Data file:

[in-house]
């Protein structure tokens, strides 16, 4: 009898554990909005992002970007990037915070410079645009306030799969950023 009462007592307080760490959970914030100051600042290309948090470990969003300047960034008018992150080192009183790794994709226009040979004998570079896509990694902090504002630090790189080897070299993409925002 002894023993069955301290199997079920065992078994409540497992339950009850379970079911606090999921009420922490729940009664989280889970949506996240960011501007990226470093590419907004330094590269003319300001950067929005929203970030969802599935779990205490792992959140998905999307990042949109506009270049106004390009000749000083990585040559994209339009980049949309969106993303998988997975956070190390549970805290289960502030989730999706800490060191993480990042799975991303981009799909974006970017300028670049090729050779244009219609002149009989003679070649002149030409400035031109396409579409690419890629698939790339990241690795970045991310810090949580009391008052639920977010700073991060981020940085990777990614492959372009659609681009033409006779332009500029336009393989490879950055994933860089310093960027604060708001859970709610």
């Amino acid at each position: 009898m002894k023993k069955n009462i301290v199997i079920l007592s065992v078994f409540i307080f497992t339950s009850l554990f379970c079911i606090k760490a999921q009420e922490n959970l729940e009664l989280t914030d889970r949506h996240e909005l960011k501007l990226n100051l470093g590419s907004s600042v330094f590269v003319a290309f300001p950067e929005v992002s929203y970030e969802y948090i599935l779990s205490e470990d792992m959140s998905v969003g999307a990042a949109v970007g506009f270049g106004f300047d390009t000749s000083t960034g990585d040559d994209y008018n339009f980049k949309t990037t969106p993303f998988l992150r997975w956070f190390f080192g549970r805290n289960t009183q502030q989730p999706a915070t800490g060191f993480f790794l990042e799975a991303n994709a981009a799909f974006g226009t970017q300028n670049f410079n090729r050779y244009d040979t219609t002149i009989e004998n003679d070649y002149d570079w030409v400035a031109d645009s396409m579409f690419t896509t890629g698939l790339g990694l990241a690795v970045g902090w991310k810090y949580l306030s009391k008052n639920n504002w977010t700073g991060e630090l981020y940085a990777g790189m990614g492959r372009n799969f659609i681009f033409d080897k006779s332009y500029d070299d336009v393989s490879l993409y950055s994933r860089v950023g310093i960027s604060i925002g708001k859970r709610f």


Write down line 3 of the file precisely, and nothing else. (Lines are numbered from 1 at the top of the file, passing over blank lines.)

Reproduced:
């Amino acid at each position: 009898m002894k023993k069955n009462i301290v199997i079920l007592s065992v078994f409540i307080f497992t339950s009850l554990f379970c079911i606090k760490a999921q009420e922490n959970l729940e009664l989280t914030d889970r949506h996240e909005l960011k501007l990226n100051l470093g590419s907004s600042v330094f590269v003319a290309f300001p950067e929005v992002s929203y970030e969802y948090i599935l779990s205490e470990d792992m959140s998905v969003g999307a990042a949109v970007g506009f270049g106004f300047d390009t000749s000083t960034g990585d040559d994209y008018n339009f980049k949309t990037t969106p993303f998988l992150r997975w956070f190390f080192g549970r805290n289960t009183q502030q989730p999706a915070t800490g060191f993480f790794l990042e799975a991303n994709a981009a799909f974006g226009t970017q300028n670049f410079n090729r050779y244009d040979t219609t002149i009989e004998n003679d070649y002149d570079w030409v400035a031109d645009s396409m579409f690419t896509t890629g698939l790339g990694l990241a690795v970045g902090w991310k810090y949580l306030s009391k008052n639920n504002w977010t700073g991060e630090l981020y940085a990777g790189m990614g492959r372009n799969f659609i681009f033409d080897k006779s332009y500029d070299d336009v393989s490879l993409y950055s994933r860089v950023g310093i960027s604060i925002g708001k859970r709610f």